As demonstrated, the Gatsby party generally doesn’t tend toward high quality critical analysis. Generally, students tend to focus on their friends, rather than literary undertones. Few walls feel nearly as grand as the Gatsby party generally does: in addition to the dramatic setting of the Caples mansion, the glittery decorations and the presence of the New Cats, it’s rare for a wall to attract such a large crowd of well-dressed New College students. Strangely enough, many wore shoes.
This year, Lucille Sanz, Camila Vallejo and Maya Holt-Teza organized the beloved tradition at Caples. With a budget of $300 from the Student Allocations Committee (SAC), they decorated with string lights, electric tea lights and a golden photo backdrop at one end of the patio. Balloons hung over the New Cats’ heads. On the lawn, there was a table with snacks and drinks: chocolate covered strawberries, crackers and drinks served in plastic champagne glasses for the thirsty dancers.
Of course, many students came to see their friends play in the New Cats.
Third-year Jose Uribe, saxophone and flute player, explained some of what goes into preparing the band for an event like Gatsby.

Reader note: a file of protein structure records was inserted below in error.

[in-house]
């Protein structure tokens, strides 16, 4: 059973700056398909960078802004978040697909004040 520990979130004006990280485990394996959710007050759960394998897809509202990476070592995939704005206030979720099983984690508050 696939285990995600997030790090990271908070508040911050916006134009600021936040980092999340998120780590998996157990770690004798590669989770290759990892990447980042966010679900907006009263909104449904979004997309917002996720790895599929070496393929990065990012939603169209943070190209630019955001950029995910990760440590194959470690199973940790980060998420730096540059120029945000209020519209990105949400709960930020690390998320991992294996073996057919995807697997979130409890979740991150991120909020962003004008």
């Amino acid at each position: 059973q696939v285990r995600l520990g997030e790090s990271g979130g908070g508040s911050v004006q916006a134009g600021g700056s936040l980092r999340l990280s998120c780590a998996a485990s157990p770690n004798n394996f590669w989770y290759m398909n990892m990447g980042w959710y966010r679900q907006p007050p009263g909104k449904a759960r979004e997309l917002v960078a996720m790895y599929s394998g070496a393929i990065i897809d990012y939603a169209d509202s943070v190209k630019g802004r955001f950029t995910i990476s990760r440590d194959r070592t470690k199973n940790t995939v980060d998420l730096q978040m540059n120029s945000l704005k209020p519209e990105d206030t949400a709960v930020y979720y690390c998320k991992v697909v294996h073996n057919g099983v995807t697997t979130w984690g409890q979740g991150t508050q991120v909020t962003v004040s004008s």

“It’s very laid back, it’s not a super strict sort of practice thing,” Uribe said. “I usually make a couple announcements about what we’re going to practice.”
Like many student organizations, the New Cats occasionally suffer from a lack of institutional memory. However, the past few years have been particularly strong, with many talented musicians.
“Everyone is charismatic and everyone is enthusiastic and we finally have a dedicated singer, which is really important,” Uribe explained. “Shout out to Cat [Chapman, who went to New College her first year and now goes to the University of Tampa], who drives from Tampa. The fact that she drives an hour to show up to practice is something special.
“It’s a very dedicated group and probably the best part about this group is that there’s only three people in the band who are seniors in the band, so it’s me and Kevin [Howlett] and Colin [Mulligan], and the other six of us are new to the band,” Uribe continued. “Which means that when we leave, you still have a full-fledged band that still kind of understands what the New Cats are about.”
At the end of the academic year, the Gatsby party allows students to kick back, dance until they’re dead tired and hang out with friends new and old by the bay. It’s a night to remember, but a night that passes quickly as finals approach, school winds down and students look toward the future for a summer of internships or jobs. And whether this is one’s first Gatsby party or one’s last, F. Scott Fitzgerald’s parting words ring poignantly: “So we beat on, boats against the current, borne back ceaselessly into the past.”